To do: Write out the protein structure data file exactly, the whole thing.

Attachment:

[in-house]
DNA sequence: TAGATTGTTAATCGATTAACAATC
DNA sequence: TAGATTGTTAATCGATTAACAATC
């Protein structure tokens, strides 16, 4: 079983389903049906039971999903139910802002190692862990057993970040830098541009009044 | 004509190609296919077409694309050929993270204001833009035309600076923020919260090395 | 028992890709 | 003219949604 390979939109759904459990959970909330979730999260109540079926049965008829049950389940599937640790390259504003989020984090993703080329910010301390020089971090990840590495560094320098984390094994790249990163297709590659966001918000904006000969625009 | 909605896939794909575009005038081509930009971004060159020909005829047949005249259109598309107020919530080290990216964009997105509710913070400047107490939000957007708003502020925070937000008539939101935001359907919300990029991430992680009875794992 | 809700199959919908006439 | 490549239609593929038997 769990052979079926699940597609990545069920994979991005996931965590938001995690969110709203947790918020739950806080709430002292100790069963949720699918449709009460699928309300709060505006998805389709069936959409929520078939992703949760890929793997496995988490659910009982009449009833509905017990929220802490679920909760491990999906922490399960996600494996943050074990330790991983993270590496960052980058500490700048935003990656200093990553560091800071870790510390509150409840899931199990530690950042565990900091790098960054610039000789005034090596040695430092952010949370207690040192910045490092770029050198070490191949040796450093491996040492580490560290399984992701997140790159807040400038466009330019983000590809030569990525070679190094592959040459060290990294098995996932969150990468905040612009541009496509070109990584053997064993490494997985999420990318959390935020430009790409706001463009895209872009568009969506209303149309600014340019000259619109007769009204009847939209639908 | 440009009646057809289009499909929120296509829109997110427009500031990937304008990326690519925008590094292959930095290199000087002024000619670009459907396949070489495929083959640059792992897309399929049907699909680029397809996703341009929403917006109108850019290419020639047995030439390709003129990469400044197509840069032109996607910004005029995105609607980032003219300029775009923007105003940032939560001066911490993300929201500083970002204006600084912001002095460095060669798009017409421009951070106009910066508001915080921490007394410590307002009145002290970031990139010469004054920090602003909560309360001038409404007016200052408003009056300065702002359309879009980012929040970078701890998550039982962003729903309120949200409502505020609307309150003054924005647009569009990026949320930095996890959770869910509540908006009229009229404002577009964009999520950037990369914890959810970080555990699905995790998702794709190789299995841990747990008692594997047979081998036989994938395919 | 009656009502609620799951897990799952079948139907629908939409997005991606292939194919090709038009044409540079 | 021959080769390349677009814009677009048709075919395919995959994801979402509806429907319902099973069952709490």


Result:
[in-house]
DNA sequence: TAGATTGTTAATCGATTAACAATC
DNA sequence: TAGATTGTTAATCGATTAACAATC
């Protein structure tokens, strides 16, 4: 079983389903049906039971999903139910802002190692862990057993970040830098541009009044 | 004509190609296919077409694309050929993270204001833009035309600076923020919260090395 | 028992890709 | 003219949604 390979939109759904459990959970909330979730999260109540079926049965008829049950389940599937640790390259504003989020984090993703080329910010301390020089971090990840590495560094320098984390094994790249990163297709590659966001918000904006000969625009 | 909605896939794909575009005038081509930009971004060159020909005829047949005249259109598309107020919530080290990216964009997105509710913070400047107490939000957007708003502020925070937000008539939101935001359907919300990029991430992680009875794992 | 809700199959919908006439 | 490549239609593929038997 769990052979079926699940597609990545069920994979991005996931965590938001995690969110709203947790918020739950806080709430002292100790069963949720699918449709009460699928309300709060505006998805389709069936959409929520078939992703949760890929793997496995988490659910009982009449009833509905017990929220802490679920909760491990999906922490399960996600494996943050074990330790991983993270590496960052980058500490700048935003990656200093990553560091800071870790510390509150409840899931199990530690950042565990900091790098960054610039000789005034090596040695430092952010949370207690040192910045490092770029050198070490191949040796450093491996040492580490560290399984992701997140790159807040400038466009330019983000590809030569990525070679190094592959040459060290990294098995996932969150990468905040612009541009496509070109990584053997064993490494997985999420990318959390935020430009790409706001463009895209872009568009969506209303149309600014340019000259619109007769009204009847939209639908 | 440009009646057809289009499909929120296509829109997110427009500031990937304008990326690519925008590094292959930095290199000087002024000619670009459907396949070489495929083959640059792992897309399929049907699909680029397809996703341009929403917006109108850019290419020639047995030439390709003129990469400044197509840069032109996607910004005029995105609607980032003219300029775009923007105003940032939560001066911490993300929201500083970002204006600084912001002095460095060669798009017409421009951070106009910066508001915080921490007394410590307002009145002290970031990139010469004054920090602003909560309360001038409404007016200052408003009056300065702002359309879009980012929040970078701890998550039982962003729903309120949200409502505020609307309150003054924005647009569009990026949320930095996890959770869910509540908006009229009229404002577009964009999520950037990369914890959810970080555990699905995790998702794709190789299995841990747990008692594997047979081998036989994938395919 | 009656009502609620799951897990799952079948139907629908939409997005991606292939194919090709038009044409540079 | 021959080769390349677009814009677009048709075919395919995959994801979402509806429907319902099973069952709490």